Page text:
EL: How do you choose which older films to place under your critical microscope? What made you choose “E.T.” and “Jaws,” for example?

DM: I go for movies that have lasted the test of time, and those two titles are such big films. “Jaws” was the movie that created the summer blockbuster and “E.T.” has passed the test of time. The interesting thing about those two are that both films feature so many people of color in the background, so many extras. This tips us off to the fact that this is not a “white only” world that we’re living in. Even “Jaws,” which takes place in a New England beach town (which is typically white), if you look at the extras you will notice all different types of families in the background. “Jaws” has nothing to do with race. It’s about a specific animal against the human race, and so why is it then white by default? Why is every character who speaks in “Jaws” white? In “E.T.”, the only African-American we get is identified as Van Man.

EL: “Van Man” is an interesting jumping off point for my next question. Besides the scarcity of speaking roles for people of color in many of American cinema’s most popular films, one of the most striking things “Every Single Word” draws attention to is the ridiculous and often condescending way in which their characters are referenced in the screenplay. In “E.T.”, the only African-American speaking role (totaling two lines) is identified as “Van Man,” while the two young Asian-American boys in “Mrs. Doubtfire” are labeled as Staring Boy #1 and Staring Boy #2.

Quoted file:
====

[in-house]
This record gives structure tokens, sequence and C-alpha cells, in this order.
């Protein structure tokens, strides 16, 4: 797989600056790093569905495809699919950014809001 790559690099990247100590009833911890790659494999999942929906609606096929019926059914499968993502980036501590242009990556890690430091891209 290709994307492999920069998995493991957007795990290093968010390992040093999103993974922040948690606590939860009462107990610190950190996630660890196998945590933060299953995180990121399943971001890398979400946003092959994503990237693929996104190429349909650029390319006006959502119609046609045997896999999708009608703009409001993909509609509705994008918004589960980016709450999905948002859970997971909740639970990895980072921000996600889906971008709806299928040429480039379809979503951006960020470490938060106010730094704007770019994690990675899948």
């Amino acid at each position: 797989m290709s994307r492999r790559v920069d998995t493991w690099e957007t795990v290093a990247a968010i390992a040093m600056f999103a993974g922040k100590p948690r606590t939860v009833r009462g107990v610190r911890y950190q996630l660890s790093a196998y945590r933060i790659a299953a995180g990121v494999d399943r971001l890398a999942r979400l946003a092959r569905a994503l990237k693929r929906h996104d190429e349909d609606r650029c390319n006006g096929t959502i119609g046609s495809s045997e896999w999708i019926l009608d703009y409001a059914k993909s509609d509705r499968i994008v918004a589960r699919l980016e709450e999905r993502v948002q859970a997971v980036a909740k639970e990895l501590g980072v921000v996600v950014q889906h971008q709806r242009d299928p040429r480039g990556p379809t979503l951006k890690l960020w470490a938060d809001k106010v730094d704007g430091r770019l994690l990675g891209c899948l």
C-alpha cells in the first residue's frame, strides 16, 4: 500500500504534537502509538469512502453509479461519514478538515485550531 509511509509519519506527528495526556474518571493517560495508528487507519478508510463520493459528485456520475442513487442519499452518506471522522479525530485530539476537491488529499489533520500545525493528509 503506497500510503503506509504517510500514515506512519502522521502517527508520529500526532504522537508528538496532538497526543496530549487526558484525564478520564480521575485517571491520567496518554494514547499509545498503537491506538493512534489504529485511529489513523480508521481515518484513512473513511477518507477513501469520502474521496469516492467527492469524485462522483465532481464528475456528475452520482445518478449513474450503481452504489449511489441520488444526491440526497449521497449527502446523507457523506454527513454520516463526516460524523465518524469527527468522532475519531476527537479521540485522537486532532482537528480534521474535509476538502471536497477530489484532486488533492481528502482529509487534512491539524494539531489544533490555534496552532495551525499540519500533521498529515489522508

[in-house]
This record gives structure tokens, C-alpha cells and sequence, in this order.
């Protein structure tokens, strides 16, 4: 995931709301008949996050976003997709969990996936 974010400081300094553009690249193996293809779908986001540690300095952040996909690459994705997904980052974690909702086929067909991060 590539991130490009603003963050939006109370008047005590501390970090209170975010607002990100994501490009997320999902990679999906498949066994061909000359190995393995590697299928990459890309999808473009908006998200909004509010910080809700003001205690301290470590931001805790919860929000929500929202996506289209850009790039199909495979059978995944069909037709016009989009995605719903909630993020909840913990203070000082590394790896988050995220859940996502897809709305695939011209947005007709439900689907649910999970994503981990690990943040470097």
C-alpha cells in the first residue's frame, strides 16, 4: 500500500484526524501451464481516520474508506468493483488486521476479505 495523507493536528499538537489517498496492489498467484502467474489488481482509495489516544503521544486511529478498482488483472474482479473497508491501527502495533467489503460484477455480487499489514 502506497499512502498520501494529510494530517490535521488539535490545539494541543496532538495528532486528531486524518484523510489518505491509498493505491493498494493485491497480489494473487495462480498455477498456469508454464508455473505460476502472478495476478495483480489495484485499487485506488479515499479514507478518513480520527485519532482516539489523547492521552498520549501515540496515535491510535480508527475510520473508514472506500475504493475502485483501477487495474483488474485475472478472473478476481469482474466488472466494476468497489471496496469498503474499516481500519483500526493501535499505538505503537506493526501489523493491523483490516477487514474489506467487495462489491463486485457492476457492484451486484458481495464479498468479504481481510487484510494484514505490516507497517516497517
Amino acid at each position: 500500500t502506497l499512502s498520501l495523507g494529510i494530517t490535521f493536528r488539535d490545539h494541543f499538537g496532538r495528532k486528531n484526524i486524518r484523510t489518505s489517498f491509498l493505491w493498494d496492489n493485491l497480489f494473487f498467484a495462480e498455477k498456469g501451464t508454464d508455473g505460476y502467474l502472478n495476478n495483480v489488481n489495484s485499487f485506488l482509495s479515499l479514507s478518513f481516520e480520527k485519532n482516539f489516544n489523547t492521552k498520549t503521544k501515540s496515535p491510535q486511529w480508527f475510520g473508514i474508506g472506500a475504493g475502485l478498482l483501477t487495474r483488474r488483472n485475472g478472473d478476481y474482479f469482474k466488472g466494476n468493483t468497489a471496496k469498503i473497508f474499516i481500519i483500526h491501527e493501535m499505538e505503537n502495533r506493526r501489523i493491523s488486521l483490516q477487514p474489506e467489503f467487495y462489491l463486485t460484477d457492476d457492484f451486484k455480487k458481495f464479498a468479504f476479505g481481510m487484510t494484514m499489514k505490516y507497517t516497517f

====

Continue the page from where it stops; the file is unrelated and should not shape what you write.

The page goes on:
DM: If you go to any of these actors’ IMDB pages, they tend to play “Chinese Boy” or “Asian Boy” or “Korean Boy,” and there’s no regard for the specificity of the culture they come from. It’s just like “oh, all of that is transmutable” and they’re only credited for the small, small roles they serve in the story. These roles are very inconsequential and almost none of them have consequence. Rather than affect the story, they are background for the story. None of them move the story along with their actions or decisions. While I don’t think that’s a big thing in terms of our conscious mind, I think it’s a huge thing in terms of our unconscious mind. The people that these stories happen to always seem to be white. There’s that Zoë Kravitz quote from over the summer, right after “Every Single Word” started: “do stories only happen to white people?” That’s a great question, as it seems like that’s the case and that people of color are only here to serve as ornamental background performers.

EL: In some of the older films you’ve featured on “Every Single Word” (pre-1940s), you make note of the many people of color either featured in the background or who had speaking roles but who nonetheless went uncredited. What was your research into identifying them? How did you find their names?

DM: Yeah, it was a little harder with the older ones, especially with the old, old Best Picture winners. These days, movies tend to credit everyone who speaks on-screen, but in the early days of film, only the top-billed stars were credited. It took a little research and “film history book searching” to find those names. Even if they had gone uncredited on a particular film, many of these actors are credited on IMDB, and I think that site is a pretty great resource for all of that stuff. Depending on the role, some of them were more credited than others, but most were not.

EL: In a way, “Every Single Word” is a rarity: objective criticism. It presents an empirical fact and allows the viewer to draw their own conclusions. You sit back and let the evidence speak for itself. Did you always wish to take on the role of the quiet observer when crafting this series?